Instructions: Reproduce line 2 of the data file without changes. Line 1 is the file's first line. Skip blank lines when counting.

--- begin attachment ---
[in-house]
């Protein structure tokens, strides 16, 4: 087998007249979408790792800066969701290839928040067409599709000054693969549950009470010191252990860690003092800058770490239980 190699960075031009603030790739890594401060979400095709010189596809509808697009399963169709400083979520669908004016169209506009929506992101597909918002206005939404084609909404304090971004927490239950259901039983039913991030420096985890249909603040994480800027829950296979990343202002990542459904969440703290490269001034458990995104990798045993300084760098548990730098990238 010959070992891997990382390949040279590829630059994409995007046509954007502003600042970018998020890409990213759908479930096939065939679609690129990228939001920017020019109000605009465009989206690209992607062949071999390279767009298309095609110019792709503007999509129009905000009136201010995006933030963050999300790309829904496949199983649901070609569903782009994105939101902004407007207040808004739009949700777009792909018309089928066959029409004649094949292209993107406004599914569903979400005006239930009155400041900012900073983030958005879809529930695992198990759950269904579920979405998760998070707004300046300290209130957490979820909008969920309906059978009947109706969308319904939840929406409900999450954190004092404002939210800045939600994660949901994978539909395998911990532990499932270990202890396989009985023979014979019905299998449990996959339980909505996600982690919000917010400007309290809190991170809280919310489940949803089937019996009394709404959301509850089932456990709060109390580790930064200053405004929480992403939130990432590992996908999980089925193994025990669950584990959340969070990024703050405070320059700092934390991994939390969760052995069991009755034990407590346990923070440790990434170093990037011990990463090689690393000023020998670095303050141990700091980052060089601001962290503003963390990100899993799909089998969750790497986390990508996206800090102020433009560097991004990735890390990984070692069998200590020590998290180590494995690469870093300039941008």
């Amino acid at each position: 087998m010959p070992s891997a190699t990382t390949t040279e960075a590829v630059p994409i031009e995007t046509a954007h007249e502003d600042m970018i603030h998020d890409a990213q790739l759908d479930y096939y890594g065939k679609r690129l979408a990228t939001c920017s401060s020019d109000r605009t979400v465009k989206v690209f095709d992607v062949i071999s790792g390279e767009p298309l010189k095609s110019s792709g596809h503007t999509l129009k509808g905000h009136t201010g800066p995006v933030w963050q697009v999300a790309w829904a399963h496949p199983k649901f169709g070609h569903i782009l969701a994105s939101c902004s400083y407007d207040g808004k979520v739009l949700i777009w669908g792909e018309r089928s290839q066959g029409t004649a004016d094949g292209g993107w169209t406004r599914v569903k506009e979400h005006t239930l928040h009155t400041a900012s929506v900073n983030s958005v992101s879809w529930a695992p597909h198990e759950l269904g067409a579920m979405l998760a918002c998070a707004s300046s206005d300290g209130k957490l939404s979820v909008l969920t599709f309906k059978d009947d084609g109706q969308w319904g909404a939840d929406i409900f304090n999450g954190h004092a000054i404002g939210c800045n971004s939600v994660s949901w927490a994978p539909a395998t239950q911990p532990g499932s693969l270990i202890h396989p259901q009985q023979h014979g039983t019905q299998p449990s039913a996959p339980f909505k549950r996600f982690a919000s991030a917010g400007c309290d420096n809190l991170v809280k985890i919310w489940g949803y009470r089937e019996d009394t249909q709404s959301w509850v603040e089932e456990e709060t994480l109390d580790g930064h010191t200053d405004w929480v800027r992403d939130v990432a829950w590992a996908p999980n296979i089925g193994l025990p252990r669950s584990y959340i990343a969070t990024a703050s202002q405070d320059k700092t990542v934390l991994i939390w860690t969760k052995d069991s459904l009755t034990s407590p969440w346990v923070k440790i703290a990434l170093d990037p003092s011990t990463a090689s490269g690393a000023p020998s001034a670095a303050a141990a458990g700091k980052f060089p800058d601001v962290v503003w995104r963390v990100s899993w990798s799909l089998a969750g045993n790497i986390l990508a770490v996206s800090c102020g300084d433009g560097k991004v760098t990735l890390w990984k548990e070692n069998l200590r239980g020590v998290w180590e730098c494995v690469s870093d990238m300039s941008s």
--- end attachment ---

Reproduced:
């Protein structure tokens, strides 16, 4: 087998007249979408790792800066969701290839928040067409599709000054693969549950009470010191252990860690003092800058770490239980 190699960075031009603030790739890594401060979400095709010189596809509808697009399963169709400083979520669908004016169209506009929506992101597909918002206005939404084609909404304090971004927490239950259901039983039913991030420096985890249909603040994480800027829950296979990343202002990542459904969440703290490269001034458990995104990798045993300084760098548990730098990238 010959070992891997990382390949040279590829630059994409995007046509954007502003600042970018998020890409990213759908479930096939065939679609690129990228939001920017020019109000605009465009989206690209992607062949071999390279767009298309095609110019792709503007999509129009905000009136201010995006933030963050999300790309829904496949199983649901070609569903782009994105939101902004407007207040808004739009949700777009792909018309089928066959029409004649094949292209993107406004599914569903979400005006239930009155400041900012900073983030958005879809529930695992198990759950269904579920979405998760998070707004300046300290209130957490979820909008969920309906059978009947109706969308319904939840929406409900999450954190004092404002939210800045939600994660949901994978539909395998911990532990499932270990202890396989009985023979014979019905299998449990996959339980909505996600982690919000917010400007309290809190991170809280919310489940949803089937019996009394709404959301509850089932456990709060109390580790930064200053405004929480992403939130990432590992996908999980089925193994025990669950584990959340969070990024703050405070320059700092934390991994939390969760052995069991009755034990407590346990923070440790990434170093990037011990990463090689690393000023020998670095303050141990700091980052060089601001962290503003963390990100899993799909089998969750790497986390990508996206800090102020433009560097991004990735890390990984070692069998200590020590998290180590494995690469870093300039941008």